On May 26, Sen. Dick Durbin, D-Ill., said on "Fox News Sunday" that the proposed shield law "still leaves an unanswered question. ... What is a journalist today, 2013? We know it's someone who works for Fox or AP, but does it include a blogger? Does it include someone who's tweeting? Are these people journalists and entitled to constitutional protection?"

Part of the problem stems from Durbin's apparent suggestion that the First Amendment protects only a free press. It also protects free speech, free assembly, freedom of worship and the right to petition the government for the redress of grievances. We all have these rights. The Washington Post's Bob Woodward has no more rights than my dentist.

And this is what is wrong with the idea of a federal shield law. One proposed version of the law says a "covered person" is someone who "for financial gain or livelihood, is engaged in journalism." In other words, a journalist is a professional. So, the government gets to decide who's a "real" journalist. That's a horrifying expansion in government authority.

Worse, many judges won't even go that far. For instance, an Illinois judge ruled last year that the popular website TechnoBuffalo didn't qualify for the same protections the state confers to "real" journalists. Cook County (Ill.) Circuit Judge Michael Panter said, "The content on TechnoBuffalo's website may inform viewers how to use certain devices or offer sneak peeks of upcoming technology, but that does not qualify the website as a 'news medium' or its bloggers as 'reporters.'"

So when this newspaper informs its readers about new gadgets or gives sneak peaks at upcoming technologies, that is journalism. But when a moneymaking website does the same thing, not so much.

In 2009, when the Free Flow of Information Act was last under consideration, Durbin and Sen. Dianne Feinstein, D-Calif., pushed to have bloggers and other second-class journalists stripped of protections, eliciting outrage from the left and right. Their stated concern was that bad actors -- terrorists, fraudsters, publicists -- would claim status as journalists in order to cause mischief and harm. Some critics, though, sniffed a haughty bigotry against "citizen journalists."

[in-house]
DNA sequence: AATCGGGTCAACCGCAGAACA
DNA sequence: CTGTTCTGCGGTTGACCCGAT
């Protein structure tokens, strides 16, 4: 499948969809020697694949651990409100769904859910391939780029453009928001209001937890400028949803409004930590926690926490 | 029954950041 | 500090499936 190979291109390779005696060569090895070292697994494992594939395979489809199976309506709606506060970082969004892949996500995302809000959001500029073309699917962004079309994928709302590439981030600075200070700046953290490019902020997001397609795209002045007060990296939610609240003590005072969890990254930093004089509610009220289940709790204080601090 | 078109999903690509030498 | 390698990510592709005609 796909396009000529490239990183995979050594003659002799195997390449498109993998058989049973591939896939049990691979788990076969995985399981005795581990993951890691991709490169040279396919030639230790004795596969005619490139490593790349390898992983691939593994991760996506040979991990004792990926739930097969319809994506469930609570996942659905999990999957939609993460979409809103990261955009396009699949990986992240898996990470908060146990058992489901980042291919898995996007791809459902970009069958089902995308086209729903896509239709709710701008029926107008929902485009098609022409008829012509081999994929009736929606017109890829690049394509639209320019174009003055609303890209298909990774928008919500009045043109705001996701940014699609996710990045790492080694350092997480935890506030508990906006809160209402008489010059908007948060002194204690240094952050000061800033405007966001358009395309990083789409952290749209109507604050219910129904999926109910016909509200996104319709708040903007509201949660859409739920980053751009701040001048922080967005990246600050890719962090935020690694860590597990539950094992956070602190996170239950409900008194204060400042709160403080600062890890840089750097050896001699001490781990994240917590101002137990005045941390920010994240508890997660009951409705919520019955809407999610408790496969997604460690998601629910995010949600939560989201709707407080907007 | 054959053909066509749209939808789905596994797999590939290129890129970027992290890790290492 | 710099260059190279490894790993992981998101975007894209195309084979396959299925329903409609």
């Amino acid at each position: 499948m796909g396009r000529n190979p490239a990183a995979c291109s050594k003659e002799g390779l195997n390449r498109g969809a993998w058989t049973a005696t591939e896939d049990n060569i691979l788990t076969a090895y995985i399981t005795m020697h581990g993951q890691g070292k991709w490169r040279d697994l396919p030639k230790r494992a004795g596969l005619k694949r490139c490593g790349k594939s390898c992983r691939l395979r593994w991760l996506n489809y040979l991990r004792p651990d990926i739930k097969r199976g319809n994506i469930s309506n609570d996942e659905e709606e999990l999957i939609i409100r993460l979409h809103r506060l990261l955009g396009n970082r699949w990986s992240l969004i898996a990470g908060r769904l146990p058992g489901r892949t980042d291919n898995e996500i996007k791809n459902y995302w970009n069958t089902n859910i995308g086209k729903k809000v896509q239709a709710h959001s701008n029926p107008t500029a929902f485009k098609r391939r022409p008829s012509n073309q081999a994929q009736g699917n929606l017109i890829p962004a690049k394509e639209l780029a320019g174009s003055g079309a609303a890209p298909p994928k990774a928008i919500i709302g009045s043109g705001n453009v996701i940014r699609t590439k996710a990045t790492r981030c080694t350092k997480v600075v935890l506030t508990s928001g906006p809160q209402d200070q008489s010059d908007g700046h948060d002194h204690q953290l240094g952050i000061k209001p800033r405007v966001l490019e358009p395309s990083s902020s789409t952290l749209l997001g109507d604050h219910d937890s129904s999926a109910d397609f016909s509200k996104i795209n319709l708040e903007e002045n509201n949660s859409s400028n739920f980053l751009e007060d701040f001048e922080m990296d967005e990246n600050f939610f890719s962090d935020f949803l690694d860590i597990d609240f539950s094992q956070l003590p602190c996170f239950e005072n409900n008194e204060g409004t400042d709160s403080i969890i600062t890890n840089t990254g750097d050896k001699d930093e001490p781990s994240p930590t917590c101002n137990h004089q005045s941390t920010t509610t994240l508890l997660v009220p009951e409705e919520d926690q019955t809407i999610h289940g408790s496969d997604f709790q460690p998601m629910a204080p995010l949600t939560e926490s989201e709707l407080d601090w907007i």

Columnist Leonard Pitts captured this attitude well when he proclaimed in 2010, "I do not believe in 'citizen journalism.' Yes, I know that's heresy. ... Yet I remain convinced that, with exceptions, citizen journalism is to journalism as pornography is to a Martin Scorsese film; while they may employ similar tools -- i.e., camera, lighting -- they aspire to different results."

Pitts' ire was aimed at figures such as James O'Keefe, who has embarrassed a lot of liberal institutions -- Planned Parenthood, National Public Radio and others -- with his hidden camera operations. With remarkable brevity, Pitts managed to include nearly everything that is mule-headed in this debate. "60 Minutes" became a journalistic icon by using hidden cameras in stings. But when citizen journalists use the same methods, it's akin to pornography. Why? Because the results aren't to Pitts' liking.

When James Madison wrote the First Amendment, he undoubtedly had in mind not just journalists but also the countless private, often anonymous, pamphleteers who often went after those in power with hammers and tongs. And that points to the heart of the matter. Journalism isn't a priestly caste or professional guild with special rights. It is an activity we all have a right to partake in. Whether it's a blogger with a virtual tip jar exposing malfeasance or "60 Minutes" making fraudulent charges about George W. Bush, there will always be good journalism and bad journalism.

It will undoubtedly be necessary from time to time for the government to distinguish between the two. But those instances should be exceedingly rare, and they should never hinge on who the government thinks is qualified to be a journalist in the first place.